Covid-19 Considerations: Children with Thalassemia Attending School In Person

August 18, 2020 – Many parents of children with thalassemia are concerned about whether their child should attend school in person if they live in a district in which in person classes is an option. There is no one simple answer to this question. Many factors must be considered, including:

  • whether the child lives in an area in which the covid-19 infection rate is high or is low,
  • whether there are appropriate precautions in place, and
  • whether individuals who live in the same household as the child are at high risk.

Among the precautions to consider is whether social distancing and/or use of masks will be practiced on buses, in classrooms, cafeterias, etc. Also, knowledge of how the school will handle contact tracing and what their rules are for quarantining/absenting from school due to exposure is helpful. If a child is regularly transfused, parents may want to check with their school to see if their child’s regular hospital visits impacts their ability to attend in person classes during the pandemic.

In general, children with thalassemia should not be at higher risk for severe infection from covid19 than other children their age.  However, sometimes individuals with thalassemia have complications, such as diabetes or heart failure, which place them in a higher risk category for covid-19. And any individuals with thalassemia who get sick with covid-19 (or with any virus, for that matter) may then experience a drop in hemoglobin levels that may require urgent transfusion. (This may be especially true for patients with hemoglobin H Constant Spring.)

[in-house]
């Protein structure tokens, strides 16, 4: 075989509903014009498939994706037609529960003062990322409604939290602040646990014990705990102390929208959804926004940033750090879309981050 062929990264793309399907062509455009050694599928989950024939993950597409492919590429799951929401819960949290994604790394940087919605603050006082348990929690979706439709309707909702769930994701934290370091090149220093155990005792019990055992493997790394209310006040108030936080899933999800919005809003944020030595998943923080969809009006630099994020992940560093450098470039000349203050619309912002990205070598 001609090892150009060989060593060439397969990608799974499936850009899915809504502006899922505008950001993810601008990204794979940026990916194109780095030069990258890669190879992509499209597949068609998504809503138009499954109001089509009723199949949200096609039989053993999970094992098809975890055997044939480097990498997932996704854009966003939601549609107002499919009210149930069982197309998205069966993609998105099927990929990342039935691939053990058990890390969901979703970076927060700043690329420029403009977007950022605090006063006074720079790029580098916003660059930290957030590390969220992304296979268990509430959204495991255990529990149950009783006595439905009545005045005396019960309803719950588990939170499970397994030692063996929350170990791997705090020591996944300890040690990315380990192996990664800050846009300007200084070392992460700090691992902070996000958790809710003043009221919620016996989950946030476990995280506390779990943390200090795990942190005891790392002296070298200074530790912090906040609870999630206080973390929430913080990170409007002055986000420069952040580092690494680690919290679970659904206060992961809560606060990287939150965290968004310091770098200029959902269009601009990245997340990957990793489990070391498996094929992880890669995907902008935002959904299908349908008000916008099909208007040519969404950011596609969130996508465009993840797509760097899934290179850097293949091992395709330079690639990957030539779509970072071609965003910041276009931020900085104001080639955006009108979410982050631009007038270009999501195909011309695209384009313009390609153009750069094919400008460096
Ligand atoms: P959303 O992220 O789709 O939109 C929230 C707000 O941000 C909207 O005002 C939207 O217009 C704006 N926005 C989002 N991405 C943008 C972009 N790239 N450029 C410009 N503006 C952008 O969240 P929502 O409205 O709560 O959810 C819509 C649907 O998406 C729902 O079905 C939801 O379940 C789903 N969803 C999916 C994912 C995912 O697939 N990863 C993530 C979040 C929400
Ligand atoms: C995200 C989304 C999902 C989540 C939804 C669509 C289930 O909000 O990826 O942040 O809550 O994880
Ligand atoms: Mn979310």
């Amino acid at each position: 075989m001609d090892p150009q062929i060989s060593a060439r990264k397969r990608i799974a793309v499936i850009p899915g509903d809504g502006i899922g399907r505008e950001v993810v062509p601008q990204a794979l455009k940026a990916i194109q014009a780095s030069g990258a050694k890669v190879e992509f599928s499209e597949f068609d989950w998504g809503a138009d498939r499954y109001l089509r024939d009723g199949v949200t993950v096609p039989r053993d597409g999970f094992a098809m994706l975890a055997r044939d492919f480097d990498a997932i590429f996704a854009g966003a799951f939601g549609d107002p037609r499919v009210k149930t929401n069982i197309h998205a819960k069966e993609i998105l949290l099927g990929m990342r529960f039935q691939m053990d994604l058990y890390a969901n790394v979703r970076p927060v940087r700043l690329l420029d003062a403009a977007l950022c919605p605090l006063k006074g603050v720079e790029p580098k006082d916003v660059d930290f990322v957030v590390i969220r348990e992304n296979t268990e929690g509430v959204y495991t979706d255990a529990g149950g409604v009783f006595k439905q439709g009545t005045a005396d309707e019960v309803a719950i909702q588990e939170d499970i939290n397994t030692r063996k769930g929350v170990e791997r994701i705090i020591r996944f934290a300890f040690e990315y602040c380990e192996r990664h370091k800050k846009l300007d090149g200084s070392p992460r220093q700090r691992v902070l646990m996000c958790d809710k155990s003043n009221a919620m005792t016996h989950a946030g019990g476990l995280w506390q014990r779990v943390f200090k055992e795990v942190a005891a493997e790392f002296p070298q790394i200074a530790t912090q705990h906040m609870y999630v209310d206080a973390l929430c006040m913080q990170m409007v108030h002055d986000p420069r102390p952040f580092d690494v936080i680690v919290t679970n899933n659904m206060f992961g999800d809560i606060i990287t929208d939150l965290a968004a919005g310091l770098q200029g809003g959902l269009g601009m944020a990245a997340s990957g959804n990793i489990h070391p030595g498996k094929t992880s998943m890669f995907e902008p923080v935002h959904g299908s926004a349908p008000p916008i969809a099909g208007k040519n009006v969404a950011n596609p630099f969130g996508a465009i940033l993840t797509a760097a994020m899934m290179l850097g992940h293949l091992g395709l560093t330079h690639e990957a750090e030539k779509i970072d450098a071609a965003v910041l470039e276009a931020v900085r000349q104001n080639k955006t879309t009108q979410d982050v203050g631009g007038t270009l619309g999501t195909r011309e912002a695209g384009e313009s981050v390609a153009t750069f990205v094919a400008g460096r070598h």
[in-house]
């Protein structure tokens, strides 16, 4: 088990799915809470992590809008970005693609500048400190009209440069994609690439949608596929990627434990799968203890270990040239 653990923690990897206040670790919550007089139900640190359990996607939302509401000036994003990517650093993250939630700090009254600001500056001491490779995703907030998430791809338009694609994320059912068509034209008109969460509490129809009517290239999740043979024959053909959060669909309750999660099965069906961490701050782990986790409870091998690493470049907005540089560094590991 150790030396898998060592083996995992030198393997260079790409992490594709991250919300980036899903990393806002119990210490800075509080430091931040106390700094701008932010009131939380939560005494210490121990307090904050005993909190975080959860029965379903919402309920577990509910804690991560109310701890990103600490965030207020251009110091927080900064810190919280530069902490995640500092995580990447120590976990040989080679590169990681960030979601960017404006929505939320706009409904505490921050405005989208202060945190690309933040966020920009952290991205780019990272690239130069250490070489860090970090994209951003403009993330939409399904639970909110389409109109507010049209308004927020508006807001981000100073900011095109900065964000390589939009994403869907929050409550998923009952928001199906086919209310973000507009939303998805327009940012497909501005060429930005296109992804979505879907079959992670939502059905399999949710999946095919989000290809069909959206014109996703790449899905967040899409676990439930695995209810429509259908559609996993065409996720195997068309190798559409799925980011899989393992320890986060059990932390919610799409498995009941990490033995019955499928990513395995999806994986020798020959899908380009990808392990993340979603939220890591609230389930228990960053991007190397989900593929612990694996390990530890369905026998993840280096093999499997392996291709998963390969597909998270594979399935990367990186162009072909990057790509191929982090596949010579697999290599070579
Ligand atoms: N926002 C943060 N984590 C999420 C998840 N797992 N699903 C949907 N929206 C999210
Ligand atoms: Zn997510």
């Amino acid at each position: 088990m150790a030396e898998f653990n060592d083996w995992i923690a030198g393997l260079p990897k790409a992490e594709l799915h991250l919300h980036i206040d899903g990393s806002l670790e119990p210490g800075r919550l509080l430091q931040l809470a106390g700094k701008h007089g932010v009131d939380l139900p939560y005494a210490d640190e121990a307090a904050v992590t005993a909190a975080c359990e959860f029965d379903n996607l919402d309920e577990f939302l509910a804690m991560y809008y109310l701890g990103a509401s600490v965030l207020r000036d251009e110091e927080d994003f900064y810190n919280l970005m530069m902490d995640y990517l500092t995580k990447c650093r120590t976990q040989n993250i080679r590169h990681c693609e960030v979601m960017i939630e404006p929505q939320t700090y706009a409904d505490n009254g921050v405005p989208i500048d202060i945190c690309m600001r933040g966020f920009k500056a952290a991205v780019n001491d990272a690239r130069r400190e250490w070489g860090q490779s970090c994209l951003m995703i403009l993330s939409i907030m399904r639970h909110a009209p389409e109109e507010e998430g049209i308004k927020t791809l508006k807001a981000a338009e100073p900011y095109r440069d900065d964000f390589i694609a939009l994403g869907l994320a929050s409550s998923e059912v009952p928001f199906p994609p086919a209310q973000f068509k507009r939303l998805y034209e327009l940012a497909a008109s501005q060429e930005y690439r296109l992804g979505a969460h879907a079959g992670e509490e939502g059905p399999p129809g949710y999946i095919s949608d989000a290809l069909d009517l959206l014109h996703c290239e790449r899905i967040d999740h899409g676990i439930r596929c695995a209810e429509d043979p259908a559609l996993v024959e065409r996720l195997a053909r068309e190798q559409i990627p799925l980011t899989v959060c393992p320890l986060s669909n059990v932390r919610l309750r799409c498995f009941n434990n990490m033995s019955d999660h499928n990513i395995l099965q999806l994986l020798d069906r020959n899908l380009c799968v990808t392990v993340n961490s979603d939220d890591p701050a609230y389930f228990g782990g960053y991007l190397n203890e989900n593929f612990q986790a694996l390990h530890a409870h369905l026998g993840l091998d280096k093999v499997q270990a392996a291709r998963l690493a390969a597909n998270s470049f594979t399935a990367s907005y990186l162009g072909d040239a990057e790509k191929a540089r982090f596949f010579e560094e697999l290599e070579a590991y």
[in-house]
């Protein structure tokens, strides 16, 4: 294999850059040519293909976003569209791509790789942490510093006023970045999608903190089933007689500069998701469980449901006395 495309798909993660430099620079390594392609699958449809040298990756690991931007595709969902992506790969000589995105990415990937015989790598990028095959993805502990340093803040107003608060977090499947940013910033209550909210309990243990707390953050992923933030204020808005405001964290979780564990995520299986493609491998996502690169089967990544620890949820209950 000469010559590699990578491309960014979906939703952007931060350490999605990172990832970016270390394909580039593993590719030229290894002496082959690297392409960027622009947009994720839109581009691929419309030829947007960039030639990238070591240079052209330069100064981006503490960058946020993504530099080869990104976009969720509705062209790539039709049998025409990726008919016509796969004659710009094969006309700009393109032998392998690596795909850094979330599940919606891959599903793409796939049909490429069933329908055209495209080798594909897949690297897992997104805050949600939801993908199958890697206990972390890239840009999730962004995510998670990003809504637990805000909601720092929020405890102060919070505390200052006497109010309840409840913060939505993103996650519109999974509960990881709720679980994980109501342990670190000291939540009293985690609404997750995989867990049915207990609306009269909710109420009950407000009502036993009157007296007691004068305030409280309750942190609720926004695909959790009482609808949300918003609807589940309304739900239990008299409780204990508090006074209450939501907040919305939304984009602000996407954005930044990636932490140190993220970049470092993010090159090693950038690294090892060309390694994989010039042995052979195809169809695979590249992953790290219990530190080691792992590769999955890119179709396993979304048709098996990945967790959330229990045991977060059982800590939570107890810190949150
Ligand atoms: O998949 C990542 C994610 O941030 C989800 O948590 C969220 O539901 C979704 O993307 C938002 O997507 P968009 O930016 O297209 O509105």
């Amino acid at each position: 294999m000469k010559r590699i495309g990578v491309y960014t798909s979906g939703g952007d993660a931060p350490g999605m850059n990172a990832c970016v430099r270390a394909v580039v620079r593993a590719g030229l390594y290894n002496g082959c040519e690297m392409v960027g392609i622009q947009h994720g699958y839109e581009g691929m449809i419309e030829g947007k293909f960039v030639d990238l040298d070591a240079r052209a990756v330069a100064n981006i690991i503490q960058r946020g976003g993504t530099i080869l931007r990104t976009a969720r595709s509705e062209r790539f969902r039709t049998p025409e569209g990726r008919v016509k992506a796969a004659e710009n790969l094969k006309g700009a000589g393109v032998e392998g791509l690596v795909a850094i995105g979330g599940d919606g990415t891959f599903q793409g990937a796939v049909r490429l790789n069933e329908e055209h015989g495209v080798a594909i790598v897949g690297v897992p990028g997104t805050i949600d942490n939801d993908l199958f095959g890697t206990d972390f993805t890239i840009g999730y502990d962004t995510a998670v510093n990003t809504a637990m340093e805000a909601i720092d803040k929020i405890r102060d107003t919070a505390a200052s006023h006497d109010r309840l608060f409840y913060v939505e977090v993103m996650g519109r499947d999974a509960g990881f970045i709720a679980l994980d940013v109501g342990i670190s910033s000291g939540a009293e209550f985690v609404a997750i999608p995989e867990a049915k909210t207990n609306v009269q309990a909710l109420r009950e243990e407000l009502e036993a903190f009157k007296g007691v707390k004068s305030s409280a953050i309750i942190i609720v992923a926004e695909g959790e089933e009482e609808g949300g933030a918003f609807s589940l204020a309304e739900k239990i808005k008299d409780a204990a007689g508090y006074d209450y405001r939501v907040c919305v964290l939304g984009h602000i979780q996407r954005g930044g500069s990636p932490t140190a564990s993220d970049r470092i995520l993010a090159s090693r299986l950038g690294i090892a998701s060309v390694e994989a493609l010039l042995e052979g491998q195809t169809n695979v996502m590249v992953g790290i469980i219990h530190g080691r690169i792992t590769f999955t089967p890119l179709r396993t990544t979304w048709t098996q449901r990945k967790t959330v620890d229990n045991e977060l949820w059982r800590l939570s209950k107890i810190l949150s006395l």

It’s also important to remember that some children may have health issues unrelated to thalassemia which may impact a parent’s decision concerning in person learning for their child.Many schools will have virtual options for children. How well a child does with virtual learning varies significantly from one child to another, so parents may want to weigh the risks and benefits of virtual learning versus in person learning. It also can be helpful for parents to discuss options with each school to determine if their child might benefit from a combination of online and in person scheduling.

The CDC has an online toolkit which parents may find helpful in determining whether they will send their child to school or opt for a virtual experience. The toolkit can be accessed at:

CAF thanks Dr. Janet Kwiatkowski for her input in preparing this message.

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